When Jesus saves us, He is assured of our salvation, so we can be too: “I give them eternal life, and they shall never perish; no one can snatch them out of my hand.” – John 10:28. If I reject this verse, then I call Jesus a liar. I will do no such thing! Paul pounded this home as well in his letter to Rome, “For I am convinced that neither death nor life, neither angels nor demons, neither the present nor the future, nor any powers, neither height nor depth, nor anything else in all creation, will be able to separate us from the love of God that is in Christ Jesus our Lord.” Romans 8:38-39.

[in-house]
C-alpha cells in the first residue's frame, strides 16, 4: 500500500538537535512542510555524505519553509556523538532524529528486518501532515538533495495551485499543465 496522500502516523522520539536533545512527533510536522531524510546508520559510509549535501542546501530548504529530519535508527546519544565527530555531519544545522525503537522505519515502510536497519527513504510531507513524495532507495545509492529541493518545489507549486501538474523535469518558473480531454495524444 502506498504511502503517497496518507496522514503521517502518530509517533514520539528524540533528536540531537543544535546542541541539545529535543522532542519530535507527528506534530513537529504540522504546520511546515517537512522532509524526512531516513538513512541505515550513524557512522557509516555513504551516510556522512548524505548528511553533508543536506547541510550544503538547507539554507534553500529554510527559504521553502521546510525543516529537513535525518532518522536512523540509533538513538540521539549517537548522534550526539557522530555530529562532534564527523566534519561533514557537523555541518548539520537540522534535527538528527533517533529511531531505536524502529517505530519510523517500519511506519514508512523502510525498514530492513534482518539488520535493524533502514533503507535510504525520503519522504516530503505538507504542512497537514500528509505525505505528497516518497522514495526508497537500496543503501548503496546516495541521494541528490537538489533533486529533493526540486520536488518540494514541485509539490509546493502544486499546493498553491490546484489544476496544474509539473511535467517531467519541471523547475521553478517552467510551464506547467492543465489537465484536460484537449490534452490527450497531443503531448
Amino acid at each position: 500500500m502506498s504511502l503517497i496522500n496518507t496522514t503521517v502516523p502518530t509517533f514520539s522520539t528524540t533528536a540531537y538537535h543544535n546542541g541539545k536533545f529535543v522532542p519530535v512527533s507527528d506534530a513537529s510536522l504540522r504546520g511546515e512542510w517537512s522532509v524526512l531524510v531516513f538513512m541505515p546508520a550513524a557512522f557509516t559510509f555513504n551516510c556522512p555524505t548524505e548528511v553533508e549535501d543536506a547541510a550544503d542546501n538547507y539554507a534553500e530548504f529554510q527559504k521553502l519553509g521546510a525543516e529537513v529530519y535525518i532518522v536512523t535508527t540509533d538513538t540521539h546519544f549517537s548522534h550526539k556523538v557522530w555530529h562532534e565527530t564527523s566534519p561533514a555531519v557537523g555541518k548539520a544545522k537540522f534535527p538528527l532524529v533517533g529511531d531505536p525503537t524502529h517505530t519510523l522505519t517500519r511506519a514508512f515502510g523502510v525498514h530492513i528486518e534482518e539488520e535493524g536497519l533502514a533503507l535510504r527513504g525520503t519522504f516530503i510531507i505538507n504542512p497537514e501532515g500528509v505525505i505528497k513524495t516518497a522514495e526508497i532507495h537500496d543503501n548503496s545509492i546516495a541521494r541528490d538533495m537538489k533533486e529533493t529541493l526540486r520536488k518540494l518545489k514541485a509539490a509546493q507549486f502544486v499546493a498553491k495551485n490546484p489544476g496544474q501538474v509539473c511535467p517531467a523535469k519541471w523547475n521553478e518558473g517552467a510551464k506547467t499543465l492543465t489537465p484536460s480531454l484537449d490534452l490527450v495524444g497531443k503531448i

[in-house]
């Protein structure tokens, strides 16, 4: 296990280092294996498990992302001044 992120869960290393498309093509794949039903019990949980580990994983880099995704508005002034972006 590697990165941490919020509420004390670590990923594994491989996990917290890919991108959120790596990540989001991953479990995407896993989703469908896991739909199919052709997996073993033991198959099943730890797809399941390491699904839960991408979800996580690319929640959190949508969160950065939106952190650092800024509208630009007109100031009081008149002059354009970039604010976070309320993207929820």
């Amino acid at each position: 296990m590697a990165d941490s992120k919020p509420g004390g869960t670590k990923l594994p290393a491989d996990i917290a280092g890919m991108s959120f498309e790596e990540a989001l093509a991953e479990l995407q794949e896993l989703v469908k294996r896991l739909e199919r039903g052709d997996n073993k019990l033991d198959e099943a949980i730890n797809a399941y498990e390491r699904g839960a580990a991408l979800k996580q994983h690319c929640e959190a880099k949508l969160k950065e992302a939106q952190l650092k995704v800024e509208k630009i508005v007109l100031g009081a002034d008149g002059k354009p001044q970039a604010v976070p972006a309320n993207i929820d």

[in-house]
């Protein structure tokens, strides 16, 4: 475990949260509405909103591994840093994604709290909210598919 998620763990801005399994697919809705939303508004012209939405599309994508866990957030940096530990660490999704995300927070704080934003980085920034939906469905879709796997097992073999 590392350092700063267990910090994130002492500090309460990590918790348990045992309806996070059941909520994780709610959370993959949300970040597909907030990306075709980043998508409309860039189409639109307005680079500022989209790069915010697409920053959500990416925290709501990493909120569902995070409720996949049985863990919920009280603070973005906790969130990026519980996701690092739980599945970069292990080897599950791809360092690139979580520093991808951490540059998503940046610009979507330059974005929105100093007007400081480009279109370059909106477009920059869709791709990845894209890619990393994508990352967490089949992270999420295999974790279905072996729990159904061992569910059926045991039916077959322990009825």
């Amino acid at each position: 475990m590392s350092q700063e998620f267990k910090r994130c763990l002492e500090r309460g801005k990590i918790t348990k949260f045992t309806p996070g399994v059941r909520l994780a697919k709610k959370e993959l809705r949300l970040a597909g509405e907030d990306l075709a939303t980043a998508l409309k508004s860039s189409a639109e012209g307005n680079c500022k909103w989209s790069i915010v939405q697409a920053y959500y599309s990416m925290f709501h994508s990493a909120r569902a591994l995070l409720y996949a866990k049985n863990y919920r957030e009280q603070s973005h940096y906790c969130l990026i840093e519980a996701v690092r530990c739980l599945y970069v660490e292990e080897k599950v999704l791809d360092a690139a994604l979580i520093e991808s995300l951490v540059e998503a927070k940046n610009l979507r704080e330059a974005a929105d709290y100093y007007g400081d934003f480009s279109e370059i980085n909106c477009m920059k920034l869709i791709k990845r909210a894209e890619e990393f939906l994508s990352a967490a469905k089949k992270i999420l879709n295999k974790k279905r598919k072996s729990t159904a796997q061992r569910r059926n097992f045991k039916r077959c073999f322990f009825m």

Gustin, true faith begets obedience. Obedience is not perfection, but rather a daily attempt to be more “Christ-like.” Thankfully, Jesus Himself has reassured me that my human failures will not separate me from Him, because He made too costly a sacrifice for my salvation to let me slip through His fingers. That is where our assurance comes from, Gustin. It is biblical, because it is true. I pray that the truth of God’s Word will be made evident to your heart.